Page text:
Julia Billings comes to the Police Foundation from the Middle East Bureau at the United States Agency for International Development (USAID), where she served as a Program Analyst and Gender Specialist for the Middle East, working on a wide range of issues in the Middle East region. In this capacity, she provided technical expertise and policy analysis for international development programming in the areas of gender equality, countering violent extremism, civil society strengthening, and youth integration. She led the democratic growth team to design and establish a five-year strategic development approach as part of USAID’s Country Development Cooperation Strategy (CDCS) with the Government of Tunisia. She also managed projects addressing countering gender based violence.

Julia received her M.S. in Criminology from the University of Pennsylvania and her Bachelors Degree in International Studies from Kenyon College in 2011. Her research has explored the effect of drug policy on crime in the United States and she is interested in criminal justice reform both in the United States and internationally.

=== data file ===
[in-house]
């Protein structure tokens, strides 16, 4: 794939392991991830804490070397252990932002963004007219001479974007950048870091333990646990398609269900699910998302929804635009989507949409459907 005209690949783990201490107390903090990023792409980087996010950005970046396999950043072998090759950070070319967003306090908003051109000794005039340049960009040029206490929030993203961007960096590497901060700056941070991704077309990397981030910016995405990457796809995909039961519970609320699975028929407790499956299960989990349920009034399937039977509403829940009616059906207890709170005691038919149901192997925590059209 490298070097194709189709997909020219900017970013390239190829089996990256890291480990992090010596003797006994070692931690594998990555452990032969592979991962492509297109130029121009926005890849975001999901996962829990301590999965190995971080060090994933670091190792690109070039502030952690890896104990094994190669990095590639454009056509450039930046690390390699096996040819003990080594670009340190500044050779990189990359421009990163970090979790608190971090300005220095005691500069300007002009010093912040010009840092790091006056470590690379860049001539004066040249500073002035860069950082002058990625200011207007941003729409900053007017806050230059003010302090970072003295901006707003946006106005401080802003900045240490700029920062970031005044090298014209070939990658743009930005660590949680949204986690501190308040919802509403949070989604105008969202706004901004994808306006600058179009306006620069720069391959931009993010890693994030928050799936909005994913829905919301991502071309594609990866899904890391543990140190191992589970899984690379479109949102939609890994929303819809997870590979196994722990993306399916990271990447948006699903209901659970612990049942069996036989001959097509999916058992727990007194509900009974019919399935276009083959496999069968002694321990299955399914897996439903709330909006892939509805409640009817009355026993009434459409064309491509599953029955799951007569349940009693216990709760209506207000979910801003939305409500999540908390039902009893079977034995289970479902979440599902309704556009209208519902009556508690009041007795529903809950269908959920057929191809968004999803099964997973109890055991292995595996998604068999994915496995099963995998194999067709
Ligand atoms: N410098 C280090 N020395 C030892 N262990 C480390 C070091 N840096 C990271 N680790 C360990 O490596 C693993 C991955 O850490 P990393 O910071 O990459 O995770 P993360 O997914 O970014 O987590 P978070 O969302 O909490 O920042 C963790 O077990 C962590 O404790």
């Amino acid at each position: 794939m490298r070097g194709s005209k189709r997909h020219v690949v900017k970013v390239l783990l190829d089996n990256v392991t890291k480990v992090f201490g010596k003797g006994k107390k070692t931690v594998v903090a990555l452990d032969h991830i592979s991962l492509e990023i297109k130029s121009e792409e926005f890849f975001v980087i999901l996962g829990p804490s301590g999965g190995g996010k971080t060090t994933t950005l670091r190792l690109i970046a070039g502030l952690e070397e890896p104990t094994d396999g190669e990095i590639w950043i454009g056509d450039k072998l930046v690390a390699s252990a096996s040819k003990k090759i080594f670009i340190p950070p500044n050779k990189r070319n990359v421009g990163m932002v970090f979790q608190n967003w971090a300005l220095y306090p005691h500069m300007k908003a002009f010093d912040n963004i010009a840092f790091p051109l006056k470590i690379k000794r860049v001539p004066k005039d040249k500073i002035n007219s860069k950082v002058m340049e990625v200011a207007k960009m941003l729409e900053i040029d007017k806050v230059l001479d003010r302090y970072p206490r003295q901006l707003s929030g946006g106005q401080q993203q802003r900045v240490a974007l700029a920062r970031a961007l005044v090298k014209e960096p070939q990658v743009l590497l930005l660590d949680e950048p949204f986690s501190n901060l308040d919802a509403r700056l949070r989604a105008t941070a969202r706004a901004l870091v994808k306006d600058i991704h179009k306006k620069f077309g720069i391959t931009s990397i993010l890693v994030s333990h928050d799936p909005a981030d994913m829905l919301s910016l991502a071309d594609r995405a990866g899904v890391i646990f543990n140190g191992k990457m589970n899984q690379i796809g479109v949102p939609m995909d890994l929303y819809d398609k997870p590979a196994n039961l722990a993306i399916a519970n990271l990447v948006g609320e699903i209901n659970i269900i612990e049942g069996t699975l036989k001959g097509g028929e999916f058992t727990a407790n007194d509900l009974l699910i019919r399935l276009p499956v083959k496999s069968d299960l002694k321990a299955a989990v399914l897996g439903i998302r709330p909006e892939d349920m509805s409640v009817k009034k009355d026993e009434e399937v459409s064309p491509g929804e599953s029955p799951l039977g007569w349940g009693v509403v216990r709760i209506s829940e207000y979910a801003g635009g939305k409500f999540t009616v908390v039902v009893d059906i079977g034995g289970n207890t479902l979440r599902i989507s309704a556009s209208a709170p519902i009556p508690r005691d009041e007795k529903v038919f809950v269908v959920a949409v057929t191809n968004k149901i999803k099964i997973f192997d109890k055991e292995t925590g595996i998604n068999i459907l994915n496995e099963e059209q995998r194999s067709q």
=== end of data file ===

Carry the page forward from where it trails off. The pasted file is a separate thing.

Brett Cowell

Brett Cowell is a Project Associate at the Police Foundation. He received a Master’s Degree in Criminology, Law and Society from George Mason University and a Bachelor of Science Degree in Finance, with a minor in Leadership Studies, from Virginia Tech. Brett’s areas of focus include police use of force, officer safety and wellness, and law enforcement technology, and he is particularly passionate about working alongside practitioners to operationalize evidence-based practices.

Brett’s recent work with the Police Foundation includes research on officer safety training, police use of force, police foot patrol, public safety use of small unmanned aircraft systems (sUAS), crime gun intelligence centers (CGICs), and body-worn cameras, as well as work on the critical incident review of the public safety response to the February 20, 2016, mass shooting incident in Kalamazoo, Michigan. Brett has also been heavily involved with the development and management of the Police Foundation’s LEO Near Miss officer safety initiative, the first-ever near-miss reporting system for law enforcement.

In Brett’s spare time, he is a volunteer Emergency Medical Technician with the Nokesville Volunteer Fire Department & Rescue Squad in Northern Virginia.